"I only like poems that rhyme." Or, more drastically: "If it doesn't rhyme, it's not a poem." These declarations of allegiance to end-rhyme sound traditional or even daringly reactionary—fearlessly loyal to the past. But what past? Victorian, maybe? Going by the historical record, end-rhyme has been far from essential—at most, it's only one possibility in the art of combining like and unlike sounds. Rhyming at the ends of lines has not always been the historical norm. Far from it.
The Odyssey and the Iliad and the Aeneid, the poems of Pindar, Anacreon, Sappho, Horace, and Catullus, and Martial—that is, all of the Classical works that inspired European poets—are metrical. But none use end rhyme, which played a minimal role in the poetry of ancient Greece and Rome. In keeping with that precedent, some of the most ambitious poetry in English, since before Shakespeare, is not in rhyme but in blank verse: unrhymed iambic pentameter.
Blank verse is the measure of William Shakespeare's plays and of John Milton's Paradise Lost, but that was far from the end of the form. Here are a few blank-verse lines from American poets:
"I shall have more to say when I am dead."
—The final line of " John Brown," poem in blank verse by Edwin Arlington Robinson, one of the best rhymers ever to write in English
"She sang beyond the genius of the sea."
—From Wallace Stevens' " The Idea of Order at Key West"
"This difficult and unaccustomed key."
—From Edna St. Vincent Millay's " Interim"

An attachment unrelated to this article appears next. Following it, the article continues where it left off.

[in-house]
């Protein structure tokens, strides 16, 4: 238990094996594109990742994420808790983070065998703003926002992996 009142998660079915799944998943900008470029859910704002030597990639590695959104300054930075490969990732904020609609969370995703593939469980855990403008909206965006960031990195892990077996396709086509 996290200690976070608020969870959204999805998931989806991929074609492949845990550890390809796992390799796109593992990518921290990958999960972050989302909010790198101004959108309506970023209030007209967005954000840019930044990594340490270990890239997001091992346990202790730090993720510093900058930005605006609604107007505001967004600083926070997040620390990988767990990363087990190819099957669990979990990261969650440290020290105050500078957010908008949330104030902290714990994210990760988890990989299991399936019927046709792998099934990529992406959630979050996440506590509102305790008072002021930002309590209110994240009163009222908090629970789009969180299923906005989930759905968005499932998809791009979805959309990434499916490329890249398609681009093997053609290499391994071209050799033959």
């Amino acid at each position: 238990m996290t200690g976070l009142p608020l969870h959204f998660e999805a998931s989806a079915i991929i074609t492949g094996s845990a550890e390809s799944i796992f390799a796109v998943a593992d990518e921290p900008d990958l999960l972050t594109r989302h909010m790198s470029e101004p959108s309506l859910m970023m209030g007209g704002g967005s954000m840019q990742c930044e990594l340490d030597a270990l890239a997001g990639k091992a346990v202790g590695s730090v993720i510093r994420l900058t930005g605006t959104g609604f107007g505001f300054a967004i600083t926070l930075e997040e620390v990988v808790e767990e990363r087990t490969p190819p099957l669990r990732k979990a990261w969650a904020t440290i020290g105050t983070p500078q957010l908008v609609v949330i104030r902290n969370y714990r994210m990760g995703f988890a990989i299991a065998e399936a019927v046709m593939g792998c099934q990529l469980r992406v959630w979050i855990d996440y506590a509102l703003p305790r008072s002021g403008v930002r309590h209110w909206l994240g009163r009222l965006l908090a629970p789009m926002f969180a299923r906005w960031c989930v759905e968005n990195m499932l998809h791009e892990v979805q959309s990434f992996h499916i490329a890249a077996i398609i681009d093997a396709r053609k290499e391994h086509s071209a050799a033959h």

"Let cockcrow crown the buttocks of my Pete."
—From "Hypnagogic Automatic Writing Shakespeare Junk," a blank-verse exercise the young Allen Ginsberg set himself, included in his Journals, Mid-Fifties
Robert Frost's "Directive," one of his greatest and most ambitious poems, is in blank verse. For this week's classic-poem discussion, here are two poems gorgeous in sound, without end rhyme: Frost's blank verse "An Old Man's Winter Night" and William Carlos Williams' free verse "To Waken an Old Lady."
Both poems use old age to exemplify something about consciousness itself: that it is only partial, defined by the immense absences that surround it. The ice and snow along the walls of the house, the interrupted nap, contrast with the alert or alerted mind, its conscious waking and keeping. In both poems, sleep and darkness give consciousness a shape and, therefore, meaning. The two poets—more similar, I think, than literary categorizing might make them seem—were both relatively young when they published these poems, in which being old evokes the nature of mind itself: Williams 33 in 1916, Frost 47 in 1921.
In keeping with my technical theme, both poems are rich in like sounds, certainly richer than many a merely competent poem in end rhyme. For example, in the first couple of sentences in Frost's poem, there's an intricate, expressive dance of the consonants and vowels in eyes, gaze, was, and age. In the sentence beginning "A light he was to no one but himself," the phrases with their varying lengths all end with a T sound: sat, what, light, that.
Williams, as it happens, also lets the vowel of age chime with another word: glaze, which has the same end consonant sound as trees. Later, broken shares a vowel with snow and a consonant with covered and seedhusks—well, it's clumsy work, trying to trace these audible subtleties. I'll just point to the beauty of "the flock has rested,/ the snow/ is covered with broken/ seedhusks"—without trying to describe any further what we hear: The hearing itself is an action of consciousness, a kind of awakening and of keeping.
"To Waken an Old Lady"
Old age is
a flight of small
above a snow glaze.
Gaining and failing
they are buffeted
by a dark wind—
On harsh weedstalks
the flock has rested,
is covered with broken
and the wind tempered
by a shrill
piping of plenty.
..................................—William Carlos Williams